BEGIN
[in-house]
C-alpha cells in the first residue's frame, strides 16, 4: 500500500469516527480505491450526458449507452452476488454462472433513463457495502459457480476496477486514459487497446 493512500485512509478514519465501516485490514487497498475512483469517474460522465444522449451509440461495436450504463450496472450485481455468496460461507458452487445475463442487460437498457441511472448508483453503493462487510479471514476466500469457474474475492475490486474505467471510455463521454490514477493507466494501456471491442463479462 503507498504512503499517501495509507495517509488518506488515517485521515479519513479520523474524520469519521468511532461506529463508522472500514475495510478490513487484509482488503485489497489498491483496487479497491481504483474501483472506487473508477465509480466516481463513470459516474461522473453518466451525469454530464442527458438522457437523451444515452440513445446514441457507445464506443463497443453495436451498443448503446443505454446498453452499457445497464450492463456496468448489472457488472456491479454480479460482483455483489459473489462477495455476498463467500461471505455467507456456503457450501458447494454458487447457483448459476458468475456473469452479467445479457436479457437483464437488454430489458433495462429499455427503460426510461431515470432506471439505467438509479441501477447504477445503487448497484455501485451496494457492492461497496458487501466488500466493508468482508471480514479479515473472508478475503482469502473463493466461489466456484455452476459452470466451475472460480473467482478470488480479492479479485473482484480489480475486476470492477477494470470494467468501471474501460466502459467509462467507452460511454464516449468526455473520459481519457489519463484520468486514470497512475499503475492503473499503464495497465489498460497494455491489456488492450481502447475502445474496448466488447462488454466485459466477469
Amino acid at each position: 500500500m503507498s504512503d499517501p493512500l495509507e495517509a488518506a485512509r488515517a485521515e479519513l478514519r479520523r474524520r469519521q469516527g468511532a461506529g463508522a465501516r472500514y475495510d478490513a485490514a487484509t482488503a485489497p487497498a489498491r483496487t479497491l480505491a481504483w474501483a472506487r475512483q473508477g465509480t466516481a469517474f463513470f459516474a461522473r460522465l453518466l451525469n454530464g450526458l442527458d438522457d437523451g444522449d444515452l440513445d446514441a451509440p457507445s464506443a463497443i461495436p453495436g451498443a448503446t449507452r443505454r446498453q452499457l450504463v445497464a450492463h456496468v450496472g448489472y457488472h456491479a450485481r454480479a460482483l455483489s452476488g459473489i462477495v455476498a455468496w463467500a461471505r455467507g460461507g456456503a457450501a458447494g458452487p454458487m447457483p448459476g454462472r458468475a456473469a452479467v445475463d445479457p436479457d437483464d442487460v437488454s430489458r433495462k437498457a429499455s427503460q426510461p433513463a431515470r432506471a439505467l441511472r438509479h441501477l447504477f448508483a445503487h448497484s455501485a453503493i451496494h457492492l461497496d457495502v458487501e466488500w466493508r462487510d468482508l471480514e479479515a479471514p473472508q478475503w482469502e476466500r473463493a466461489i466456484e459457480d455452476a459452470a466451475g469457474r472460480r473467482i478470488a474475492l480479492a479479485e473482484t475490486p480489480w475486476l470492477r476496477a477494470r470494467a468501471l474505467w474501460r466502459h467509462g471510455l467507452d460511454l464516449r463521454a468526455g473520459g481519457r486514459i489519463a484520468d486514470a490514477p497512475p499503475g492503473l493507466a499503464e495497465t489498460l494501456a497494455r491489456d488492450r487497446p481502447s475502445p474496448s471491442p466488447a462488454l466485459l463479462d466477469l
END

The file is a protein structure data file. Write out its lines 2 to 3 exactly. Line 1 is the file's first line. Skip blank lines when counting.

C-alpha cells in the first residue's frame, strides 16, 4: 500500500469516527480505491450526458449507452452476488454462472433513463457495502459457480476496477486514459487497446 493512500485512509478514519465501516485490514487497498475512483469517474460522465444522449451509440461495436450504463450496472450485481455468496460461507458452487445475463442487460437498457441511472448508483453503493462487510479471514476466500469457474474475492475490486474505467471510455463521454490514477493507466494501456471491442463479462 503507498504512503499517501495509507495517509488518506488515517485521515479519513479520523474524520469519521468511532461506529463508522472500514475495510478490513487484509482488503485489497489498491483496487479497491481504483474501483472506487473508477465509480466516481463513470459516474461522473453518466451525469454530464442527458438522457437523451444515452440513445446514441457507445464506443463497443453495436451498443448503446443505454446498453452499457445497464450492463456496468448489472457488472456491479454480479460482483455483489459473489462477495455476498463467500461471505455467507456456503457450501458447494454458487447457483448459476458468475456473469452479467445479457436479457437483464437488454430489458433495462429499455427503460426510461431515470432506471439505467438509479441501477447504477445503487448497484455501485451496494457492492461497496458487501466488500466493508468482508471480514479479515473472508478475503482469502473463493466461489466456484455452476459452470466451475472460480473467482478470488480479492479479485473482484480489480475486476470492477477494470470494467468501471474501460466502459467509462467507452460511454464516449468526455473520459481519457489519463484520468486514470497512475499503475492503473499503464495497465489498460497494455491489456488492450481502447475502445474496448466488447462488454466485459466477469
Amino acid at each position: 500500500m503507498s504512503d499517501p493512500l495509507e495517509a488518506a485512509r488515517a485521515e479519513l478514519r479520523r474524520r469519521q469516527g468511532a461506529g463508522a465501516r472500514y475495510d478490513a485490514a487484509t482488503a485489497p487497498a489498491r483496487t479497491l480505491a481504483w474501483a472506487r475512483q473508477g465509480t466516481a469517474f463513470f459516474a461522473r460522465l453518466l451525469n454530464g450526458l442527458d438522457d437523451g444522449d444515452l440513445d446514441a451509440p457507445s464506443a463497443i461495436p453495436g451498443a448503446t449507452r443505454r446498453q452499457l450504463v445497464a450492463h456496468v450496472g448489472y457488472h456491479a450485481r454480479a460482483l455483489s452476488g459473489i462477495v455476498a455468496w463467500a461471505r455467507g460461507g456456503a457450501a458447494g458452487p454458487m447457483p448459476g454462472r458468475a456473469a452479467v445475463d445479457p436479457d437483464d442487460v437488454s430489458r433495462k437498457a429499455s427503460q426510461p433513463a431515470r432506471a439505467l441511472r438509479h441501477l447504477f448508483a445503487h448497484s455501485a453503493i451496494h457492492l461497496d457495502v458487501e466488500w466493508r462487510d468482508l471480514e479479515a479471514p473472508q478475503w482469502e476466500r473463493a466461489i466456484e459457480d455452476a459452470a466451475g469457474r472460480r473467482i478470488a474475492l480479492a479479485e473482484t475490486p480489480w475486476l470492477r476496477a477494470r470494467a468501471l474505467w474501460r466502459h467509462g471510455l467507452d460511454l464516449r463521454a468526455g473520459g481519457r486514459i489519463a484520468d486514470a490514477p497512475p499503475g492503473l493507466a499503464e495497465t489498460l494501456a497494455r491489456d488492450r487497446p481502447s475502445p474496448s471491442p466488447a462488454l466485459l463479462d466477469l